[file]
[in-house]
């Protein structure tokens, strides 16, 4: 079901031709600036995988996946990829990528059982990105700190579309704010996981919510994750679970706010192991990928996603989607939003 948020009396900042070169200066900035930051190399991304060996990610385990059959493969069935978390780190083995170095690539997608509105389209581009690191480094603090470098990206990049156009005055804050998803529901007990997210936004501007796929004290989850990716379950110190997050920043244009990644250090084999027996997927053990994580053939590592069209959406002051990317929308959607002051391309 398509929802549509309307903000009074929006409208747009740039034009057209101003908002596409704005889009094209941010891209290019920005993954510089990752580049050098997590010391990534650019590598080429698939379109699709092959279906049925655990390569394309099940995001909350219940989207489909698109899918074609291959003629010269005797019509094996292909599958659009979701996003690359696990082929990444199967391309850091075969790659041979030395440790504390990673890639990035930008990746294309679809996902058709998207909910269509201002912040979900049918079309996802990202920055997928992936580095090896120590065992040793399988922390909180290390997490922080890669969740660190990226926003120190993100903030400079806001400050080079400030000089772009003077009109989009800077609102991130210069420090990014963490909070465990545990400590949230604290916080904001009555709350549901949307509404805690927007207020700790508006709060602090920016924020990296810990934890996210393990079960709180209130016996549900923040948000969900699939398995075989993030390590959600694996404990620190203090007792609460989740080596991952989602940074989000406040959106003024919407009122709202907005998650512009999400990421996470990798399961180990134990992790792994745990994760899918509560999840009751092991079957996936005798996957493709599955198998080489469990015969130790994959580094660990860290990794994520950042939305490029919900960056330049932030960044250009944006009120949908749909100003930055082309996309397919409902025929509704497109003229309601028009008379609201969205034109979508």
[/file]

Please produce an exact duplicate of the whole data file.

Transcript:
[in-house]
């Protein structure tokens, strides 16, 4: 079901031709600036995988996946990829990528059982990105700190579309704010996981919510994750679970706010192991990928996603989607939003 948020009396900042070169200066900035930051190399991304060996990610385990059959493969069935978390780190083995170095690539997608509105389209581009690191480094603090470098990206990049156009005055804050998803529901007990997210936004501007796929004290989850990716379950110190997050920043244009990644250090084999027996997927053990994580053939590592069209959406002051990317929308959607002051391309 398509929802549509309307903000009074929006409208747009740039034009057209101003908002596409704005889009094209941010891209290019920005993954510089990752580049050098997590010391990534650019590598080429698939379109699709092959279906049925655990390569394309099940995001909350219940989207489909698109899918074609291959003629010269005797019509094996292909599958659009979701996003690359696990082929990444199967391309850091075969790659041979030395440790504390990673890639990035930008990746294309679809996902058709998207909910269509201002912040979900049918079309996802990202920055997928992936580095090896120590065992040793399988922390909180290390997490922080890669969740660190990226926003120190993100903030400079806001400050080079400030000089772009003077009109989009800077609102991130210069420090990014963490909070465990545990400590949230604290916080904001009555709350549901949307509404805690927007207020700790508006709060602090920016924020990296810990934890996210393990079960709180209130016996549900923040948000969900699939398995075989993030390590959600694996404990620190203090007792609460989740080596991952989602940074989000406040959106003024919407009122709202907005998650512009999400990421996470990798399961180990134990992790792994745990994760899918509560999840009751092991079957996936005798996957493709599955198998080489469990015969130790994959580094660990860290990794994520950042939305490029919900960056330049932030960044250009944006009120949908749909100003930055082309996309397919409902025929509704497109003229309601028009008379609201969205034109979508």